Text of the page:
I am reaching out to you to see if there is any way to find out if there are any other Military members who are currently Active or Reserve other than myself working in Minor League Baseball? Reason being, I would like to get a group initiative together throughout MILB as representatives of both baseball and the Military.
This seems like a worthwhile endeavor, but I was unable to assist. So if you fit the above criteria (or know someone who does) then contact Jeff at firstname.lastname@example.org And spread the word!
Enjoy your weekend! For the next two days, it’ll be all we’ve got!
Believe it or not, I’ve gotten a little bit (heart)burned out on Minor League food news. But the latest and greatest innovation to come down the pike is interesting not just for its colossal caloric content.
The Savannah Sand Gnats will be serving two brand-new menu items at Grayson Stadium this season, the end result of an interesting case study in fan interactivity and the power of social media. Here’s how it went down.
This past Saturday, CNBC sports business reporter Darren Rovell asked his huge cadre of Twitter followers to come up with “The next great ballpark food.” Impressed by the response, he then decided to compile the suggestions and put them to a vote on his blog. Savannah Sand Gnats director of communications Toby Hyde quickly reached out to Rovell, saying that his team would put the winning items (main course and dessert) on the concession menu at Grayson Stadium.
The former was submitted by an attorney in San Francisco, with the stipulation that waffles would be used as buns. The latter, meanwhile, is “Nutella, Fluff, crushed graham crackers on Italian bread, grilled on a panini press.” Not coincidentally, it was submitted by the owner of a panini business.
From start to finish, this whole endeavor lasted less than 72 hours. But in that span of time, the Sand Gnats received national publicity as well as a great new marketing angle — exciting concession items!
Rovell and the Sand Gnats have provided an easily adaptable template, and I find myself crushed by the sheer inevitability of similar promotions happening in the future.
— At this juncture in the blog post, it’s time to stop writing and let some videos do the talking. Yesterday, the Pawtucket Red Sox released episode two of their Scavenger Hunt extravaganza. I am posting this because of the absolutely hilarious performance turned in by the Tae Kwon Do instructor:
Meanwhile, this video from Hudson Valley shows that old-school arcade classics can (and in fact should) be adapted into on-field post-game live-action contests. Bonus points for the onfield host, who flat-out tells a contestant that “dude, you’re terrible.”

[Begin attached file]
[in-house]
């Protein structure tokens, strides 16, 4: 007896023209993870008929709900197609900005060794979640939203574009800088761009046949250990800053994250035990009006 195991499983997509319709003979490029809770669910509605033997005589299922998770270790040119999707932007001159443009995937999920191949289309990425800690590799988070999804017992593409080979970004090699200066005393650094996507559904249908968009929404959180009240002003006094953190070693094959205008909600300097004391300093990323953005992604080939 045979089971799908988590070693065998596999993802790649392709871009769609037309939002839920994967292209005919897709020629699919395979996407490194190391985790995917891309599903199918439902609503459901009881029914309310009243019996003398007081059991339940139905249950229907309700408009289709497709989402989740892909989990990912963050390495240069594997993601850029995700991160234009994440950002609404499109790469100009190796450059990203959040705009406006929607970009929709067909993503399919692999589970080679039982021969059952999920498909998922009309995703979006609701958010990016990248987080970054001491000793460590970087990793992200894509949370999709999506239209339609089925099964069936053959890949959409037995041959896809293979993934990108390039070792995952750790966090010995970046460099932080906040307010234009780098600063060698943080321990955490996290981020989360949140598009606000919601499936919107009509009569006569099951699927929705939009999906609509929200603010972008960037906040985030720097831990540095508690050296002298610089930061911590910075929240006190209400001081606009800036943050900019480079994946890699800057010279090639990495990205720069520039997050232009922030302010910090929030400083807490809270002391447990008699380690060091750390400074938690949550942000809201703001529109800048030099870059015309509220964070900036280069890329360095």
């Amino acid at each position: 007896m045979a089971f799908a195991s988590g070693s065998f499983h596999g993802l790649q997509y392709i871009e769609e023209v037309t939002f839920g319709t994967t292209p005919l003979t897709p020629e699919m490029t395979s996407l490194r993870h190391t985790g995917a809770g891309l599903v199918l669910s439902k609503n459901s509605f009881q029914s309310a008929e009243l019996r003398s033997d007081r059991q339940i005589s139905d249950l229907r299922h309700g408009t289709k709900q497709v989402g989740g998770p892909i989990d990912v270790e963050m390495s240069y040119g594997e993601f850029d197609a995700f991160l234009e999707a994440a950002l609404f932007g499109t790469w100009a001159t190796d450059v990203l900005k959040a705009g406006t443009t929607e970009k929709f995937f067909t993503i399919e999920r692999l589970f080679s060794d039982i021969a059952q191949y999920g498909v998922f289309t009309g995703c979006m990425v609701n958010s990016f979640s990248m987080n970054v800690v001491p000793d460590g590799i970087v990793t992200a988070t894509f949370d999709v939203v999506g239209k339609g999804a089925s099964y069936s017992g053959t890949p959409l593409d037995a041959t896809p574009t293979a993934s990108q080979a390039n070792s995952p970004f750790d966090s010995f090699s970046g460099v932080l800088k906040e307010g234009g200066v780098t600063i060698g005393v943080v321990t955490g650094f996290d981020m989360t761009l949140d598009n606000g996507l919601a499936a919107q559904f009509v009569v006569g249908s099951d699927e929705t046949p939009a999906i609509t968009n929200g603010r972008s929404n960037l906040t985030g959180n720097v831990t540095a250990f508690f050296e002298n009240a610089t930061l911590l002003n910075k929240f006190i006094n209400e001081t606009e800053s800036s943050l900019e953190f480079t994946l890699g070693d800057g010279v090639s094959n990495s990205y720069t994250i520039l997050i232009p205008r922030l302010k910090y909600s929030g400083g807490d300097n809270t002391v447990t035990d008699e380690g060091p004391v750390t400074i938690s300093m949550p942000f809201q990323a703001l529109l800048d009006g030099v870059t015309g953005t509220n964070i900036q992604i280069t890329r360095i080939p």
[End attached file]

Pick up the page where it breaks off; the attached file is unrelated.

There’s just a little more than a month to go before Opening Day. Truly, the clock is ticking on the offseason:
Meanwhile, in Wisconsin, “The Offseason” has officially come to an end. The Timber Rattlers unveiled the last episode of their weekly series today, and it’s a doozy. In addition to skillfully referencing a recent hit comedy (“Brat Tub Time Machine”), it explains mascot Fang’s strange anatomy AND features a character who happens to go by the name of “Ben Hill.” What an honor:
Over on MiLB.com, “Offseasoning” has come to an end. This was a bi-weekly column profiling players’ offseason jobs and activities, and the final installment features current free agent, Twitter champion, and all-around nice guy Michael Schlact.
I’m hoping to soon do a few articles in the “Offseasoning” mode, but this time featuring Spring Training. Let me know if you are aware of any interesting stories taking place in Minor League camp.
But while some things are coming to an end, others are just beginning (sunrise, sunset, etc etc). This is the case in Pawtucket, as the Red Sox have just unleashed a whodunit “Scavenger Hunt” onto the world.
Yes, the villain in this adventure is a gorilla wearing a Yankees hat. The Paw Sox will release clues each week that will guide fans toward a “Golden Soft Toss” ball redeemable for team-related prizes.
Earlier this week I noted some of the interesting giveaways the Altoona Curve have on tap for this season. There’s more where that came from, as yesterday the team released their Theme Night schedule. The highlight is “What We’re Watching Wednesdays,” explained as such in the press release.
The first “What We’re Watching Wednesday” will take place on May 4 vs. Akron and lampoon the now retired ABC phenomenon “LOST”. The team’s working title of “LOST – Locke & Locke” plays off of 2010 Curve pitcher Jeff Locke, who actually was a huge fan of the cult series, and the mysterious character John Locke from the show itself.
After attempting to decipher the mysteries of the island, the Curve will try their hand at crime solving on June 8 vs. Erie with “NCIS/CSI: Curve, Pa. – Law & Order SVU” night. Other “What We’re Watching Wednesdays” include “How I Met Your Mascot” on June 15 vs. New Britain, “Glenn’s Kitchen” (which will place Curve Manager of Concessions Glenn McComas in the role of Chef Gordon Ramsay) on June 29 vs. Reading, “Lawn Stars” (starring Head Groundskeeper Brian Soukup) on August 17 vs. New Hampshire and “Only in Curve, Pa. with Bill the Comic Guy” on August 24 vs. Richmond. That should “Git ‘R Done” for the WWWW theme series.
There might be remarkable parity in Major League Baseball these days, but no one tops the Minors when it comes to parody.